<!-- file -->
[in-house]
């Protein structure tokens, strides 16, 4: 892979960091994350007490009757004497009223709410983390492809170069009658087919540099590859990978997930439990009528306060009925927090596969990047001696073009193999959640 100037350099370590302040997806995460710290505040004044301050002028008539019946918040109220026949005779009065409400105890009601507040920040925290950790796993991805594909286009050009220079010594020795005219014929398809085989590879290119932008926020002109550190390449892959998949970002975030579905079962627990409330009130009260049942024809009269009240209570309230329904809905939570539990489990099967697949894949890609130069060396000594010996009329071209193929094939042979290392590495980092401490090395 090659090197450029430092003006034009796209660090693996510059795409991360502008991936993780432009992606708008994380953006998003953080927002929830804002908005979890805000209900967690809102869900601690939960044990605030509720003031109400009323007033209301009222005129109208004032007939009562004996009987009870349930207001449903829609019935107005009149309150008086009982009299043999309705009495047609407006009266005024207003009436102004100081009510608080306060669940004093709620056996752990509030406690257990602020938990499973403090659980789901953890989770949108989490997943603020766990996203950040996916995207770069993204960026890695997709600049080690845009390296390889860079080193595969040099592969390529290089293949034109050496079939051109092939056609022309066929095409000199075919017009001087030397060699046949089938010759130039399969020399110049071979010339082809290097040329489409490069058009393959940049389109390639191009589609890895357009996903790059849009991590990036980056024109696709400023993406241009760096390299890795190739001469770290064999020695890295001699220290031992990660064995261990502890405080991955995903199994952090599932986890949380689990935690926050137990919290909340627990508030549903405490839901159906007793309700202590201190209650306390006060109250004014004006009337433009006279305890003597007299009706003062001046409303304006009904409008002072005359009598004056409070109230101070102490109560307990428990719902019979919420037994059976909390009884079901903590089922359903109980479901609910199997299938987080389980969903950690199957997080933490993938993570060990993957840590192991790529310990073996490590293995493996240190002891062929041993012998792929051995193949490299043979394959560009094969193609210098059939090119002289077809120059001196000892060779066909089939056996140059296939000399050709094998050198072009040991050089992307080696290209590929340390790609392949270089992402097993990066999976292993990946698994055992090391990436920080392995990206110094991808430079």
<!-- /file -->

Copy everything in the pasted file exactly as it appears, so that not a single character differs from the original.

[in-house]
């Protein structure tokens, strides 16, 4: 892979960091994350007490009757004497009223709410983390492809170069009658087919540099590859990978997930439990009528306060009925927090596969990047001696073009193999959640 100037350099370590302040997806995460710290505040004044301050002028008539019946918040109220026949005779009065409400105890009601507040920040925290950790796993991805594909286009050009220079010594020795005219014929398809085989590879290119932008926020002109550190390449892959998949970002975030579905079962627990409330009130009260049942024809009269009240209570309230329904809905939570539990489990099967697949894949890609130069060396000594010996009329071209193929094939042979290392590495980092401490090395 090659090197450029430092003006034009796209660090693996510059795409991360502008991936993780432009992606708008994380953006998003953080927002929830804002908005979890805000209900967690809102869900601690939960044990605030509720003031109400009323007033209301009222005129109208004032007939009562004996009987009870349930207001449903829609019935107005009149309150008086009982009299043999309705009495047609407006009266005024207003009436102004100081009510608080306060669940004093709620056996752990509030406690257990602020938990499973403090659980789901953890989770949108989490997943603020766990996203950040996916995207770069993204960026890695997709600049080690845009390296390889860079080193595969040099592969390529290089293949034109050496079939051109092939056609022309066929095409000199075919017009001087030397060699046949089938010759130039399969020399110049071979010339082809290097040329489409490069058009393959940049389109390639191009589609890895357009996903790059849009991590990036980056024109696709400023993406241009760096390299890795190739001469770290064999020695890295001699220290031992990660064995261990502890405080991955995903199994952090599932986890949380689990935690926050137990919290909340627990508030549903405490839901159906007793309700202590201190209650306390006060109250004014004006009337433009006279305890003597007299009706003062001046409303304006009904409008002072005359009598004056409070109230101070102490109560307990428990719902019979919420037994059976909390009884079901903590089922359903109980479901609910199997299938987080389980969903950690199957997080933490993938993570060990993957840590192991790529310990073996490590293995493996240190002891062929041993012998792929051995193949490299043979394959560009094969193609210098059939090119002289077809120059001196000892060779066909089939056996140059296939000399050709094998050198072009040991050089992307080696290209590929340390790609392949270089992402097993990066999976292993990946698994055992090391990436920080392995990206110094991808430079």